“This is an experience that’s working well,” he said. “Some of these companies would otherwise end up insolvent and thousands of jobs and value would be lost.”
The tourism and real estate market’s recovery is crucial for Portugal’s economy, which the government projects will return to growth next year, after shrinking an estimated 1 percent in 2013 and 3.2 percent in 2012.
Tourism accounts for about 10 percent of the gross domestic product, compared with 17 percent in Greece. In the Algarve, about eight in 10 jobs are in the tourism industry. Unemployment in the region reached 17.9 percent last year, the highest level in all of Portugal.
The number of hotels in Portugal almost doubled to 992 in the past decade, according to Portugal’s National Statistics Institute. The occupancy rate, the proportion of beds booked, fell to 41.3 percent in 2012 from 42.8 percent the previous year, according to data compiled by the Tourism Office. In 2002, the rate was 49.7 percent.
“If the hotel business was a factory, more than 50 percent of its output wouldn’t make it out of the plant,” Frederico Costa, the head of Portugal’s Tourism Office, said in an interview on Feb. 14. “The problem with some of the existing hotels is that they simply had too much debt.”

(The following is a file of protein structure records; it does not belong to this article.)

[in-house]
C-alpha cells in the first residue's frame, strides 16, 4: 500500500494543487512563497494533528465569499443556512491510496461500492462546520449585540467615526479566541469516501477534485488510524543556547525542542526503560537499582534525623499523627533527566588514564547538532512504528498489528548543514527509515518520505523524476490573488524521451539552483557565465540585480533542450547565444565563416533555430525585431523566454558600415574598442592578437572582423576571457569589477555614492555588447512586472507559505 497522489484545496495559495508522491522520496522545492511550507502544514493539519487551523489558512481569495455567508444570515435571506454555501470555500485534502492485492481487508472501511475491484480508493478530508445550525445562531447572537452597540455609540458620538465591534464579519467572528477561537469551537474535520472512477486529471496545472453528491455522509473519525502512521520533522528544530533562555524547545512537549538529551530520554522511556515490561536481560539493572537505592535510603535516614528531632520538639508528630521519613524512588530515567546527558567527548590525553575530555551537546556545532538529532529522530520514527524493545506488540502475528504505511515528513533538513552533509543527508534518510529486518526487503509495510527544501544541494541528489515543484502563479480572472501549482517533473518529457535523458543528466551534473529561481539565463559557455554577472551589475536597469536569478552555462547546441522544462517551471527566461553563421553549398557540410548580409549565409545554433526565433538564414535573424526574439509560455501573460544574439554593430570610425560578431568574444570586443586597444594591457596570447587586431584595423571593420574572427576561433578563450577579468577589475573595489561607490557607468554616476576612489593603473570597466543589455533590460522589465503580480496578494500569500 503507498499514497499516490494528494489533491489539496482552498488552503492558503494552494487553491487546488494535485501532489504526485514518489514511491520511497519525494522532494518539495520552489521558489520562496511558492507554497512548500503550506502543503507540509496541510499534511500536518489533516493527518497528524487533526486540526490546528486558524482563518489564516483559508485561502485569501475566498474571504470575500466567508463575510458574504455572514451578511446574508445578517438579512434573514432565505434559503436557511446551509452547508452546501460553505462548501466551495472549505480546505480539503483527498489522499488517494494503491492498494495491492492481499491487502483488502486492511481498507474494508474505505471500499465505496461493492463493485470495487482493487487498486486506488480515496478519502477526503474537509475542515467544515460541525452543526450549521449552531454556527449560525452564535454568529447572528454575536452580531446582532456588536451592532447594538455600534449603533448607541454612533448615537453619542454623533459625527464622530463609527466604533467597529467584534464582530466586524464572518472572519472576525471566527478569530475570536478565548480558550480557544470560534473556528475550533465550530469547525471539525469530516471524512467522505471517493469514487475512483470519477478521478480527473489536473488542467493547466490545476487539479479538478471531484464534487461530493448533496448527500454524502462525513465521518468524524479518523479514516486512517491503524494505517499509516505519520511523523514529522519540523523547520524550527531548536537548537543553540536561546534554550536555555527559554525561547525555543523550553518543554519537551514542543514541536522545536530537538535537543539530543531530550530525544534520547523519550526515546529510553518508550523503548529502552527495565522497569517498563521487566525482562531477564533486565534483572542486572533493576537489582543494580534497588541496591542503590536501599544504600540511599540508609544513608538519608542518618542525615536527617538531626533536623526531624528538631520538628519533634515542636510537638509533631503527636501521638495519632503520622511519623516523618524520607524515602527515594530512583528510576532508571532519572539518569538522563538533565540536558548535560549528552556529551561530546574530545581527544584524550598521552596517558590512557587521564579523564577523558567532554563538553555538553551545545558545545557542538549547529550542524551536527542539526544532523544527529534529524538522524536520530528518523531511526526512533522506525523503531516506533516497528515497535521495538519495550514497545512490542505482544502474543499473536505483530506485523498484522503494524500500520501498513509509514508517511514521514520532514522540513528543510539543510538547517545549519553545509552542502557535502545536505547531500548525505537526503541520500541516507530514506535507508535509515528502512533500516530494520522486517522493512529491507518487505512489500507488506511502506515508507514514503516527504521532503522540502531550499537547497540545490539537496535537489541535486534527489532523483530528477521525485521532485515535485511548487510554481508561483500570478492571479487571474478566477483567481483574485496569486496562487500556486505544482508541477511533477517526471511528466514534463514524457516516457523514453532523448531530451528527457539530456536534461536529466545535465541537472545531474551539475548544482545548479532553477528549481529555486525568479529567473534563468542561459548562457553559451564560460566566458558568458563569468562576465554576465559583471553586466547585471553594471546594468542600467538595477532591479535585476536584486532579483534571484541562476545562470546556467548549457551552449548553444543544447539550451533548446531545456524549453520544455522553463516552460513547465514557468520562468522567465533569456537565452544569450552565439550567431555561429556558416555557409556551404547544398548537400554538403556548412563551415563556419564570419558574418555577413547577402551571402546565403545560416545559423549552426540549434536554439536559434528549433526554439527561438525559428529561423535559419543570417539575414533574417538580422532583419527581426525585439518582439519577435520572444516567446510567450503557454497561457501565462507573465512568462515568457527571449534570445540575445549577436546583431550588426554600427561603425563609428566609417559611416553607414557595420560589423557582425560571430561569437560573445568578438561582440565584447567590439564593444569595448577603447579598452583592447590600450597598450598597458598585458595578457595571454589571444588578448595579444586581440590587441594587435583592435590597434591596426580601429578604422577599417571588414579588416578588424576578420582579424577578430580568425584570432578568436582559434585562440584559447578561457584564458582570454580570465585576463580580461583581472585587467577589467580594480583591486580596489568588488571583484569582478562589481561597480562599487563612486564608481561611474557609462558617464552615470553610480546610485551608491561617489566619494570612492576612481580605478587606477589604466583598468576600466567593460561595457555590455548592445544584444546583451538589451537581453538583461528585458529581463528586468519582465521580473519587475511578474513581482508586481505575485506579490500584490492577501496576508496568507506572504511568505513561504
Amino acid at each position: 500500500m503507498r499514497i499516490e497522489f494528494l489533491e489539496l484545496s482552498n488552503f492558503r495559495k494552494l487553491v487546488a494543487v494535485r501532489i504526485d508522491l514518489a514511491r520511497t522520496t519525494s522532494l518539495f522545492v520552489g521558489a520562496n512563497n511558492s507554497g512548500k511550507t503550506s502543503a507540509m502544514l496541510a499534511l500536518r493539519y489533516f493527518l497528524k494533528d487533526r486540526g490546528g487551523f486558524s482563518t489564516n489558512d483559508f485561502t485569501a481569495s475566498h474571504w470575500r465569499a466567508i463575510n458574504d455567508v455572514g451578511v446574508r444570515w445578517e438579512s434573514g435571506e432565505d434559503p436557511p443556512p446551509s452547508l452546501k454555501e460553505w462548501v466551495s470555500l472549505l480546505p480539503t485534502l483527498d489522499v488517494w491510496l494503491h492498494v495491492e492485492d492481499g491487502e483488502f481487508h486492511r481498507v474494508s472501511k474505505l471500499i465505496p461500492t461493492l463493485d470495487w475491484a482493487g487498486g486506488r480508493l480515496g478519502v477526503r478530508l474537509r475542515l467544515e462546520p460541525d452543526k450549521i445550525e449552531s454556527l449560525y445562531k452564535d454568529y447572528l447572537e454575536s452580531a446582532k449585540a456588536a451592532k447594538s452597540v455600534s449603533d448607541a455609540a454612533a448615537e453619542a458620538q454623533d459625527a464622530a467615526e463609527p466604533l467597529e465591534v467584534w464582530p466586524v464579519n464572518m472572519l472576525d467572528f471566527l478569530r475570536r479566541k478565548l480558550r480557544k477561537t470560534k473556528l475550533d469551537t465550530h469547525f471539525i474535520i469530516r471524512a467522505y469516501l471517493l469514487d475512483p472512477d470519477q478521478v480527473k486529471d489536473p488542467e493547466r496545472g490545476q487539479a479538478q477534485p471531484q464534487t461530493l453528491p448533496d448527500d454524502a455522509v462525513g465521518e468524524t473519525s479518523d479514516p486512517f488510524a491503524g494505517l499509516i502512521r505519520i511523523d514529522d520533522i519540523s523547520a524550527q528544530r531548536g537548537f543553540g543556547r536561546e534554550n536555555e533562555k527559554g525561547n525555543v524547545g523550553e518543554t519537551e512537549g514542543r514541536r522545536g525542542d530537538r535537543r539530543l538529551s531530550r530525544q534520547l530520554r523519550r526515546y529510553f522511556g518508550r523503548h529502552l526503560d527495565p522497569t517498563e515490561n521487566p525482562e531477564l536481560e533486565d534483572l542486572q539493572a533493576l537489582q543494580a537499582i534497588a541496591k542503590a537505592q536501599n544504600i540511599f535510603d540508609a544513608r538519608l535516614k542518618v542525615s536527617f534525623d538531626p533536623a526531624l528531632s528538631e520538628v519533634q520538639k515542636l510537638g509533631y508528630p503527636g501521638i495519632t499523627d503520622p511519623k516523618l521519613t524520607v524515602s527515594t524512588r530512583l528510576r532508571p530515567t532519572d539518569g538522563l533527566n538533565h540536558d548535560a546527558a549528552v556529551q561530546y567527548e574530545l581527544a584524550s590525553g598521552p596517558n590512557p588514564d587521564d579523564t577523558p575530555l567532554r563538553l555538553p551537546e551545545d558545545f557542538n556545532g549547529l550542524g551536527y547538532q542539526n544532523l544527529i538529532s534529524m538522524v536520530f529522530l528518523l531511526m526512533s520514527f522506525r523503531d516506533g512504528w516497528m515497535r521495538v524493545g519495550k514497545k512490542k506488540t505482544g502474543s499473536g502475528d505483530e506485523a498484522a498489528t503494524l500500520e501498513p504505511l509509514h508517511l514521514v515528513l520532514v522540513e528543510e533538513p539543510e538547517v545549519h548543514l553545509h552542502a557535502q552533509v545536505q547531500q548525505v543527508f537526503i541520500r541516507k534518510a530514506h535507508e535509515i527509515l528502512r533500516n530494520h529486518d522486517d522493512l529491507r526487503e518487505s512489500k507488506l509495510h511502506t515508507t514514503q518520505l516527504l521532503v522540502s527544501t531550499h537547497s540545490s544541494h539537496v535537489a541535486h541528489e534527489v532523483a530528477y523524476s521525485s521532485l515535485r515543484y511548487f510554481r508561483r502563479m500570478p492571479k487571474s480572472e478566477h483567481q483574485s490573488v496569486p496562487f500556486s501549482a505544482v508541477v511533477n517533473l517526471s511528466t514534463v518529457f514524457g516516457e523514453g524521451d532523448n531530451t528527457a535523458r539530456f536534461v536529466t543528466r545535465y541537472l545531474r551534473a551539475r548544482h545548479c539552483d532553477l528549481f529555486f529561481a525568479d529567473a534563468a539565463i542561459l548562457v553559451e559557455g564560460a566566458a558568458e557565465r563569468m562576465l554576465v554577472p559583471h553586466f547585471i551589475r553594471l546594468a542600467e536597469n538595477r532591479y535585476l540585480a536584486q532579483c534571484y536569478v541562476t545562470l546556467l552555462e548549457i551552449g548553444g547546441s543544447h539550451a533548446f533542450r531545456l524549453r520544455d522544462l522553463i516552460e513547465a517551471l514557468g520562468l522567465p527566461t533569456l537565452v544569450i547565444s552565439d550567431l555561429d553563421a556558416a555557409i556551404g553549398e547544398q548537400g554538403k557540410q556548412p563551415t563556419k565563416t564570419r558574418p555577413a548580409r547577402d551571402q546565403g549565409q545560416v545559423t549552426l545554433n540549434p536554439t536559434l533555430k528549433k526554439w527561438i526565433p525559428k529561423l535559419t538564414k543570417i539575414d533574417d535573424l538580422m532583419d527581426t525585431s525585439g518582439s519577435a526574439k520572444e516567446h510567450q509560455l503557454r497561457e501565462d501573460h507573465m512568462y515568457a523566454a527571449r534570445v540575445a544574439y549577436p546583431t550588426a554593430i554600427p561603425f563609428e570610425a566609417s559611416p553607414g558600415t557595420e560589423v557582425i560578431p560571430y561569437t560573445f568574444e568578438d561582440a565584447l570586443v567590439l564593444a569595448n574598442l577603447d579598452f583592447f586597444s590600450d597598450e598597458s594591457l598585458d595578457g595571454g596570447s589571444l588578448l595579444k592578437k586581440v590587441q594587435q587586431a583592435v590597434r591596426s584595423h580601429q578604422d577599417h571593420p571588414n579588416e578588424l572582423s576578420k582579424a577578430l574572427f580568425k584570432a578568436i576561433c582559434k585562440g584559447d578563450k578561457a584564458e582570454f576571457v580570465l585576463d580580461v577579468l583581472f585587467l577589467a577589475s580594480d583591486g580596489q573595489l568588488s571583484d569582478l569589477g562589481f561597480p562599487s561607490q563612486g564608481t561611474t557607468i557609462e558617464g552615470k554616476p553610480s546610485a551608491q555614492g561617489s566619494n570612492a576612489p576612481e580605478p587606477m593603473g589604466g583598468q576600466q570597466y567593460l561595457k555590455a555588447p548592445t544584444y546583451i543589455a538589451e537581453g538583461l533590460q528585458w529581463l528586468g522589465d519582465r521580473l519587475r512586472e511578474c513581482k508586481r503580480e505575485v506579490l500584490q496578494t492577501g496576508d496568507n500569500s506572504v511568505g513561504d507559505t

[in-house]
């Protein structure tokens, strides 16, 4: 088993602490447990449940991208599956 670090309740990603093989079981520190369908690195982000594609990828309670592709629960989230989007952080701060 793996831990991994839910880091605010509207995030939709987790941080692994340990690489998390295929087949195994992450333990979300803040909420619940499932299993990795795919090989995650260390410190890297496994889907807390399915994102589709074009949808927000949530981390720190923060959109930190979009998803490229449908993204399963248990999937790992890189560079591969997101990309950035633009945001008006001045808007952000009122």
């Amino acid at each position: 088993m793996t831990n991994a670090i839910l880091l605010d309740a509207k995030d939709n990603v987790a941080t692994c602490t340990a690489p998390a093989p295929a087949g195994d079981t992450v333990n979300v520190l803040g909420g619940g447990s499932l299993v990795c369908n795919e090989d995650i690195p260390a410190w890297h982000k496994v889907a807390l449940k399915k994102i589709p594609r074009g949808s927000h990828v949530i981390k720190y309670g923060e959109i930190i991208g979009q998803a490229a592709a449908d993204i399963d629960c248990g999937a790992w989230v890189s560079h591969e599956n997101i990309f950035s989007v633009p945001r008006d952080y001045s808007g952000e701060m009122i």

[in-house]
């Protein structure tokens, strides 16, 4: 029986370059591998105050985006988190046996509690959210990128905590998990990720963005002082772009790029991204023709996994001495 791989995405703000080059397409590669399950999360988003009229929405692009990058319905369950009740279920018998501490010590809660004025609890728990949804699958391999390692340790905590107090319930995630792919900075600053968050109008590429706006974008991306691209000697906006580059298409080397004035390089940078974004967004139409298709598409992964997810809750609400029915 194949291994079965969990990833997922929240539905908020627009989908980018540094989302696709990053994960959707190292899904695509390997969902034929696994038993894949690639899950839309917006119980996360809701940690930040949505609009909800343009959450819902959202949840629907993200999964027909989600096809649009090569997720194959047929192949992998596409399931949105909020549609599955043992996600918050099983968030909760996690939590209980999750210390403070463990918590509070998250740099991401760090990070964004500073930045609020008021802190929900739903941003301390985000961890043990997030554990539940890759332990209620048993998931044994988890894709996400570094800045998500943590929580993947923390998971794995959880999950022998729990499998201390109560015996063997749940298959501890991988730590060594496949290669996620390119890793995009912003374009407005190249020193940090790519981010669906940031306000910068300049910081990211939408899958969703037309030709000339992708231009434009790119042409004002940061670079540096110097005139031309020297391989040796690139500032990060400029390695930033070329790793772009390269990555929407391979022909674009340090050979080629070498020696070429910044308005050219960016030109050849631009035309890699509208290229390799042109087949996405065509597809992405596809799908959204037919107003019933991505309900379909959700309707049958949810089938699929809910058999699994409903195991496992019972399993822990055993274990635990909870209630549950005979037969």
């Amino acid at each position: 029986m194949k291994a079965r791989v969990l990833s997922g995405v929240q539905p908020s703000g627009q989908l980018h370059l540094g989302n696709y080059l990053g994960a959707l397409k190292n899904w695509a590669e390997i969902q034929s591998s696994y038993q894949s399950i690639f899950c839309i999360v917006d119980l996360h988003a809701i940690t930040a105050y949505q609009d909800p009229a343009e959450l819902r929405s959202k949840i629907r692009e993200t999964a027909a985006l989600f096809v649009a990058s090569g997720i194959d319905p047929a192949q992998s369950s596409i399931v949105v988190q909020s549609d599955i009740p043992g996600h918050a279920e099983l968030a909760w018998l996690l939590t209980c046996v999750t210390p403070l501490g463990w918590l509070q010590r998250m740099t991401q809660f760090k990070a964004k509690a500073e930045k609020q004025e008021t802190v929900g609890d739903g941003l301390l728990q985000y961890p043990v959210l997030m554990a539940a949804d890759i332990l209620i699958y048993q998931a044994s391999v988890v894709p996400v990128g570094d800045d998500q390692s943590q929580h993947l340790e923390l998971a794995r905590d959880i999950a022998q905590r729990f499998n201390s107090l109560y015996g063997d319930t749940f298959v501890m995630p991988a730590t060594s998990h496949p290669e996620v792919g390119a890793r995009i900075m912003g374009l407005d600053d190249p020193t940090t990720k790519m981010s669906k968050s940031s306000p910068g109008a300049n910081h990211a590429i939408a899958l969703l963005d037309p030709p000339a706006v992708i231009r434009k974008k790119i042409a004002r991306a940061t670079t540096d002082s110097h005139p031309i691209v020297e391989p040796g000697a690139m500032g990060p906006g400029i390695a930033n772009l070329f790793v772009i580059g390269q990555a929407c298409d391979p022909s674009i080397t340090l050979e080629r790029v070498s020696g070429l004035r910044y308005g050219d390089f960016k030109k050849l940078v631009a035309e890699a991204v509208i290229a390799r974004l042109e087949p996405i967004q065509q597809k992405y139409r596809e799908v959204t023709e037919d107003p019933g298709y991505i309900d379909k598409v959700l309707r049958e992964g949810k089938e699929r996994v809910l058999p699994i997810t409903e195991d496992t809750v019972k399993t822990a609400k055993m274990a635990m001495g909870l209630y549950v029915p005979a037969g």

At the top end of the market in the Algarve, demand from customers is picking up, said Joachim Hartl, the director of the Conrad Algarve Hotel in Quinta do Lago that opened in September.
The occupancy rate for five-star hotels in Portugal rose 2.7 percentage points in 2012 to 54.9 percent, while all other hotel categories saw occupancy rates decline, according to data compiled by the Tourism Office.
The parking lot of the 200 million-euro Conrad, part of the Hilton chain owned by Blackstone Group LP, had a handful of Porsches, BMWs and Mercedes-Benz cars. Some belonged to second-home-owners in the Quinta do Lago spending time at the hotel’s Spa and Health Club or steak and seafood restaurant.
Guests at the 154-room hotel built in the form of an 18th century Portuguese palace pay as much as 4,000 euros a night to stay in the Rose Garden suite in the off-season, rising to about 4,450 euros later in the year, said Hartl.
“Is the destination under a lot of price pressure? Yes it is,” Hartl said. “That’s why I believe there is even more of an opportunity to come up with a luxury property because there’s a niche for that and we’re really carving out a new market.”
The Keys is firmly in that niche. Workers are completing the last set of houses with swimming pools alongside an artificial lake. A gardener waters the lawn of one of the 72 properties, which have names such as “The Bel Air” or “The Melrose.” The sales brochure says the development is taken from the “elegant modernism of Miami and the luster of Hollywood.”
“Gone are the days of the buying and selling frenzy,” said Alison Buechner Hojbjerg, an agent at Quinta Properties who’s involved in selling villas at The Keys. “Buyers now are on the lookout for the best plots at the best prices.”